We ordered the five-course prix fixe dinner of mostly seafood ($65), plus two appetizers, an entrée and dessert. At Pebble Beach Food & Wine, I tasted eggplant gazpacho, tomato tartare, and salmon stuffed with asparagus. At the Lounge, I tried a Caesar salad, Kobe beef burger, and fish and chips.
Many dishes at Citronelle are a microcosm of the entire dining adventure – to understand one dish is to understand the whole. But I’ll tell you about four.
The Mosaic Surf & Turf ($17) looks like a mixed media piece of art and is astonishing in its dimensions of flavors and textures. A layer of carpaccio-thin slices of beef tenderloin, salmon, ahi, and scallops is adorned with pickled daikon, citrus segments, and baby frisée. Dotted with puffed rice and black beans, it’s finished with parsley oil and ginger butter. An absolute must.
For one of the simplest dishes, cuttlefish – similar to squid, but more tender – is sliced into strips of “virtual fettuccine.” Razor and littleneck clams are added, plus a flavorful “alfredo sauce,” or more accurately, a suggestion of one. This is a sublime, delicate dish, even if you don’t strive toward Omega-3 fatty acids or sustainable seafood ($14).
Apple Tart Tatin is a classic, only here it is unrecognizable. Imagine four parts: an apple cooked six hours in sugar, butter and caramel and placed on a pastry; a cup of vanilla bean ice cream with a candied wafer; another cup of caramel cream; and crème fraîche sprinkled with pastry crumbs. Brilliant and delectable.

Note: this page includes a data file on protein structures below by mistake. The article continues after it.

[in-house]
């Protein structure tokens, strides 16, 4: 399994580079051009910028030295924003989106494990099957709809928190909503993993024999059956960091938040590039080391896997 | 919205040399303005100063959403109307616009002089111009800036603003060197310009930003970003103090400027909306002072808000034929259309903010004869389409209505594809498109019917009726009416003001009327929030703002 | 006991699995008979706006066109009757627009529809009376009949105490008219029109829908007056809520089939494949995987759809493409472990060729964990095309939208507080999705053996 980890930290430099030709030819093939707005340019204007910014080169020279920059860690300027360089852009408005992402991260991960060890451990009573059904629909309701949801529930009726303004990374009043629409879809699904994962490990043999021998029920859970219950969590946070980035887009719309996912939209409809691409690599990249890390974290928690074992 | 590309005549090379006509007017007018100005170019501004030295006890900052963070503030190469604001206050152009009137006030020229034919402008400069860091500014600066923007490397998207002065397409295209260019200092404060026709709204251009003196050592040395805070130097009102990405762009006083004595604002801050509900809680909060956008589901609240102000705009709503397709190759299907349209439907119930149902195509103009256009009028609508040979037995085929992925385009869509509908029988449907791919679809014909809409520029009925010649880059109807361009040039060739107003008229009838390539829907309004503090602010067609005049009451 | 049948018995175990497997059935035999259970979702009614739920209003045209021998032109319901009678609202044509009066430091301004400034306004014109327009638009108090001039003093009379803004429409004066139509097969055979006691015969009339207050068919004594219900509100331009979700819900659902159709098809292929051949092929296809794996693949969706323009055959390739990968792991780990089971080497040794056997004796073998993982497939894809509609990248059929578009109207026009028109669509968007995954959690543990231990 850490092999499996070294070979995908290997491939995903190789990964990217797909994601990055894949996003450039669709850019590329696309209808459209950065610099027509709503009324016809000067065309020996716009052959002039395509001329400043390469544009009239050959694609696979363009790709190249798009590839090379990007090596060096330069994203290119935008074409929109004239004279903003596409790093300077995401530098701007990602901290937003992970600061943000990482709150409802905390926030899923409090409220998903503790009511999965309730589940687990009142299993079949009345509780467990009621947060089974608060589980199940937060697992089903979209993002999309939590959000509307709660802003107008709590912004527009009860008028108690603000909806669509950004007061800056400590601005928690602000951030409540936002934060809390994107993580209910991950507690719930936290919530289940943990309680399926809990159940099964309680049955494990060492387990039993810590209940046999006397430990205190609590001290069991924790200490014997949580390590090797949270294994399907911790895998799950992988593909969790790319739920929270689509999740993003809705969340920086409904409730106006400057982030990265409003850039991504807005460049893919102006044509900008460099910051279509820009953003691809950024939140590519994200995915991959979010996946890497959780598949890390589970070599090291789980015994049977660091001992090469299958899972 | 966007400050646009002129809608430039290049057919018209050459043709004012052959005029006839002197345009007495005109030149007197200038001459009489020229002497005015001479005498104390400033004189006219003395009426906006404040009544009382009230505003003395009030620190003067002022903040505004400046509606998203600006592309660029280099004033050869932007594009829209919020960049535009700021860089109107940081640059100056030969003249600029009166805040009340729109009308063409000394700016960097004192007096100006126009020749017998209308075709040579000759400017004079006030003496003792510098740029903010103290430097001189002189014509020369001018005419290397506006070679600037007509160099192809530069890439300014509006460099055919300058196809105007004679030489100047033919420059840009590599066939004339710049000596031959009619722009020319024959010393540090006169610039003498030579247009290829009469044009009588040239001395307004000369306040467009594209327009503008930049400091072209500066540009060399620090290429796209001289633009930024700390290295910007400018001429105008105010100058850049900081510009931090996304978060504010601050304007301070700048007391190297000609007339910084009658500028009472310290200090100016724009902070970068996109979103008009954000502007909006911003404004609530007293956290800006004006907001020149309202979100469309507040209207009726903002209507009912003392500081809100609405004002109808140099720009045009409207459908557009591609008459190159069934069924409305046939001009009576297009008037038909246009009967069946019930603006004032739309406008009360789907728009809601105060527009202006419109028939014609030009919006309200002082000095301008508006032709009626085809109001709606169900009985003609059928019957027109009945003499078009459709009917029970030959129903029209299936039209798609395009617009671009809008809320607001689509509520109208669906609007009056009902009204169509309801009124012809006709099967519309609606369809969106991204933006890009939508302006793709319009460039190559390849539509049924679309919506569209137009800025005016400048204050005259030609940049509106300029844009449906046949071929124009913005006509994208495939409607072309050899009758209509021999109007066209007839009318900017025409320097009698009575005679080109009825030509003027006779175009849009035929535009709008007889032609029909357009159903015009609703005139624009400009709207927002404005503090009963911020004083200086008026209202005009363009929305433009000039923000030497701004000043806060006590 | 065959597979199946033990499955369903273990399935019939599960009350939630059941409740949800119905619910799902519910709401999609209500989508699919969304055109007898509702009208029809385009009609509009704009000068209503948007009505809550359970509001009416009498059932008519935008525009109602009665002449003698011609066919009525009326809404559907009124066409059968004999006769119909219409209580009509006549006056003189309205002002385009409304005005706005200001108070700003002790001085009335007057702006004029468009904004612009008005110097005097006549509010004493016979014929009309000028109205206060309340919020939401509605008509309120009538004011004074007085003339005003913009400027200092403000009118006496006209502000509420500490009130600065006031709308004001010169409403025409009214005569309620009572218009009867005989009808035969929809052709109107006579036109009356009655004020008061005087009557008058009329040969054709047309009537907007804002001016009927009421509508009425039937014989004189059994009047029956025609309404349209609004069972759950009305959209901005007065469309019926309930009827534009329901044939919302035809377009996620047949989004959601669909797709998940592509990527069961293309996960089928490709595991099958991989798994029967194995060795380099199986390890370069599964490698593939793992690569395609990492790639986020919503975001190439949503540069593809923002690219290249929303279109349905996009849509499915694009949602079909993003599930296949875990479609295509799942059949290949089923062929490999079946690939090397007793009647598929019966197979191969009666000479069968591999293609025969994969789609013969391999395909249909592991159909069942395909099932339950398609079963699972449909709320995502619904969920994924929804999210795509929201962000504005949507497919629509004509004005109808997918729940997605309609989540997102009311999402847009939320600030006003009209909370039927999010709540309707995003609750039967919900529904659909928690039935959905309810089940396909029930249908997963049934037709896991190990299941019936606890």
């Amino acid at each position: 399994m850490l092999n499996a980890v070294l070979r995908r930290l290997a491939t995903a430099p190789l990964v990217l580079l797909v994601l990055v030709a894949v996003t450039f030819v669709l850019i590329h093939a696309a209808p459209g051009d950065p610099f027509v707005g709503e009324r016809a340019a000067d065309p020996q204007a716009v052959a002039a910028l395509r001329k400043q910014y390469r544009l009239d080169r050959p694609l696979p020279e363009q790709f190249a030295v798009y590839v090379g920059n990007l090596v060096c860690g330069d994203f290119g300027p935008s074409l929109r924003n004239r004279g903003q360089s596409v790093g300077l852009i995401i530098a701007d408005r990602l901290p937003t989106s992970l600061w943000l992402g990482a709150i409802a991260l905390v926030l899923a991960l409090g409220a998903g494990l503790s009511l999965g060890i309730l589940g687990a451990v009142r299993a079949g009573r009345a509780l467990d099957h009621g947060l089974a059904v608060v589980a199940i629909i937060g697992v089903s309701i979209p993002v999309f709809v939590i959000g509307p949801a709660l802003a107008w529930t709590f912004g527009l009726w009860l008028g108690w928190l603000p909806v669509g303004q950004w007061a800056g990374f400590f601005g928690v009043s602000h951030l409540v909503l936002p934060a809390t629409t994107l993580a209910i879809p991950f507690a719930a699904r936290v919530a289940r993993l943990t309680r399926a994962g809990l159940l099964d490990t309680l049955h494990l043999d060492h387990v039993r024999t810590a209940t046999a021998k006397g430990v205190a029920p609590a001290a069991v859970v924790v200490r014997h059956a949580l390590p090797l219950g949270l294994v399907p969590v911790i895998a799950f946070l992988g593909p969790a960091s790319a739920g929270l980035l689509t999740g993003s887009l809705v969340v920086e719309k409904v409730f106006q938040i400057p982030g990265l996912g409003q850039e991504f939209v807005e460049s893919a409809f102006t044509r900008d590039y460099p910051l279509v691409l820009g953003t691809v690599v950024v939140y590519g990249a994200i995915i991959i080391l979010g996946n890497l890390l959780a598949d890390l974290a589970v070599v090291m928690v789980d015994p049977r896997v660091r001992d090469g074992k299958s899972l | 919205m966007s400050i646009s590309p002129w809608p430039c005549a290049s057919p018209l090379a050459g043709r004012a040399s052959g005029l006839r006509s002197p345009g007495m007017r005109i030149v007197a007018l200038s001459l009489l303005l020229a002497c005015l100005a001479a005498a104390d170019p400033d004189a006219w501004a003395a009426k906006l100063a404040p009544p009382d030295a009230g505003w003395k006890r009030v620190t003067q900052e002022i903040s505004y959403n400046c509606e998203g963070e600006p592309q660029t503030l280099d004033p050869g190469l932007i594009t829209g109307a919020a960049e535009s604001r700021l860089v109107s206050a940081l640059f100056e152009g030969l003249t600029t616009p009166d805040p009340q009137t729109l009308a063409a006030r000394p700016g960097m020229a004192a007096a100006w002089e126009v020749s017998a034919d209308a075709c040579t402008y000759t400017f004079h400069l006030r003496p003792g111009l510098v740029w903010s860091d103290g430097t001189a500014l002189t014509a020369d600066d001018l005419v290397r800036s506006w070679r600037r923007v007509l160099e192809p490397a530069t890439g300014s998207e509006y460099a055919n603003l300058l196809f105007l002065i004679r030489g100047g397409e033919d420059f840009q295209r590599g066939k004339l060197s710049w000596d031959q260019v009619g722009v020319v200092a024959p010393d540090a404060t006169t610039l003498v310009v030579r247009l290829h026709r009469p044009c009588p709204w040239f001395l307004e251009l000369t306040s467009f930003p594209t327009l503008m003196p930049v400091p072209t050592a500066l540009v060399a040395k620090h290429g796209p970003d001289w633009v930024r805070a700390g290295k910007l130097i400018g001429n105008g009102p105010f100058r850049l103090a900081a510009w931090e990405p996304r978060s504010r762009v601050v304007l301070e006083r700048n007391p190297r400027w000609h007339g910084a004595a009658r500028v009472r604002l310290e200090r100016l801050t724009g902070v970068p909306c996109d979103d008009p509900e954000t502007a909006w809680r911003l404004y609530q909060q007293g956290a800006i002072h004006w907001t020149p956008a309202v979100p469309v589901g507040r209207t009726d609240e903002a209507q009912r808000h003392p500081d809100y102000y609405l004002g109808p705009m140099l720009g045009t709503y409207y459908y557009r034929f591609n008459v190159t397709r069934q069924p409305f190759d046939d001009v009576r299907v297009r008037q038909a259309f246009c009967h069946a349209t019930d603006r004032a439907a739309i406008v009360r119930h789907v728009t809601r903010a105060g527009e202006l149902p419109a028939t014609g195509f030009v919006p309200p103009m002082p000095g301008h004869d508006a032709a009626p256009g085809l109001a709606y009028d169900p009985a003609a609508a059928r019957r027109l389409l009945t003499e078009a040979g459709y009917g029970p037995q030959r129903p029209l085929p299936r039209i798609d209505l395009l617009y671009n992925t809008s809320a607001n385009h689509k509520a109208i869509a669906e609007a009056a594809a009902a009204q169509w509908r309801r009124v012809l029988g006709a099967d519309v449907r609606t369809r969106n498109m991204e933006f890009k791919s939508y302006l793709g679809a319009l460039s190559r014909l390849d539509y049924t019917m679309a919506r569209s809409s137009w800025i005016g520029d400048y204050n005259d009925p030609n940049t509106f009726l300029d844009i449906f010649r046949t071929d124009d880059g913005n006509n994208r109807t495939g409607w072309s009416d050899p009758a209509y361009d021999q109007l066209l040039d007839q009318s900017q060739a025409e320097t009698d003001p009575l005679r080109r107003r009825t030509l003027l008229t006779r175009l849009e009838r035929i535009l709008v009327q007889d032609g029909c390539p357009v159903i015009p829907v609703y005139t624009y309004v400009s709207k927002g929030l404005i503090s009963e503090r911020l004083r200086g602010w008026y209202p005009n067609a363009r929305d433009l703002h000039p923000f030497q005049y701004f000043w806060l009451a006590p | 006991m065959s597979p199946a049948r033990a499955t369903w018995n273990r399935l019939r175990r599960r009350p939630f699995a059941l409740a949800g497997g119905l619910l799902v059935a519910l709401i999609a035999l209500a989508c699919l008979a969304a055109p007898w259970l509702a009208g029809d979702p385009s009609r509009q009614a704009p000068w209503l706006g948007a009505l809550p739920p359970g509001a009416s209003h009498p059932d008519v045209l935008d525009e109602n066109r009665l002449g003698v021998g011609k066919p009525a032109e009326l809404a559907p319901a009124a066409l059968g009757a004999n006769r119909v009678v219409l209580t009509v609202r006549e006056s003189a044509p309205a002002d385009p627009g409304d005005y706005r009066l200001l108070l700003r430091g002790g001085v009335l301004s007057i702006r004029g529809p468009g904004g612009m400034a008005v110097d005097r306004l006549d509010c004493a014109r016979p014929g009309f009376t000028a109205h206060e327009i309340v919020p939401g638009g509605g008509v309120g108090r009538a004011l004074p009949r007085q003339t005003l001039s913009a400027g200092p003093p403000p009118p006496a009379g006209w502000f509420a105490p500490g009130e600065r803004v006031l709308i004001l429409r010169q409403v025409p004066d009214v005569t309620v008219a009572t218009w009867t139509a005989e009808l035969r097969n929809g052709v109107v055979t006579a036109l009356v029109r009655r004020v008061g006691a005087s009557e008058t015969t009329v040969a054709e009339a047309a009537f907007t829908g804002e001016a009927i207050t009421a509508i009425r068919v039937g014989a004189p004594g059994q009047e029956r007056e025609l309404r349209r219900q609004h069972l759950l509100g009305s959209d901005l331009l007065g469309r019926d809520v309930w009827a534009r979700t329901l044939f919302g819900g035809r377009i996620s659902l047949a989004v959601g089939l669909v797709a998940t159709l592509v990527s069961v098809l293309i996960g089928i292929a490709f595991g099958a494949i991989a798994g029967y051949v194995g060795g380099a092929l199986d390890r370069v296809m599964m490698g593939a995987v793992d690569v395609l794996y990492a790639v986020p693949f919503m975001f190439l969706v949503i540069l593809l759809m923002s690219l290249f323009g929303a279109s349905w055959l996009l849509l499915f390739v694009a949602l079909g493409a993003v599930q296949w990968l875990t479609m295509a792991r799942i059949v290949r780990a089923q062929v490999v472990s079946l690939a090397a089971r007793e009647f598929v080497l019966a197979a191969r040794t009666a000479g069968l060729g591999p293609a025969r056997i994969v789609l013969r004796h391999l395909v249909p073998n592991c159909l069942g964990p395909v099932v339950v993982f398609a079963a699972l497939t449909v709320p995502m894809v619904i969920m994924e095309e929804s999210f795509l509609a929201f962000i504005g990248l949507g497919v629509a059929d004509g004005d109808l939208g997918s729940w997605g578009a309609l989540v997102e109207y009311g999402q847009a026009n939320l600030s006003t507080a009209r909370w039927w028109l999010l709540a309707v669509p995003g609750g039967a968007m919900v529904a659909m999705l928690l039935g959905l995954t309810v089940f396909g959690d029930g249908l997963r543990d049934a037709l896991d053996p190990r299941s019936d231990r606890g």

I must mention the exquisite French fries because they’re made in ghee (clarified butter), which is lactose-free and has no hydrogenated oils. OK, it’s still controversial, but no one said you have to eat it often. Try these at least once.
I’m betting Citronelle will be a great success. I have some doubts about the Lounge, and would like to see it full of warm bodies – the area could use a cool bar/restaurant for the young and sophisticated. If it doesn’t generate enough heat, it will be because the food is expensive and fussy for everyday fare.
Though we ordered more than is necessary, dinner for two cost $205 and a casual dinner in the Lounge was $94, before tipping. Citronelle is expensive, but it’s not overpriced. Each dish was worth its cost, and regardless, this will be a special-occasion restaurant for most. May we all have occasion to celebrate often.
Citronelle 1 Old Ranch Road, Carmel • Tuesday-Saturday, 6-10pm • Citronelle Lounge daily 11am to 11pm • 625-9500.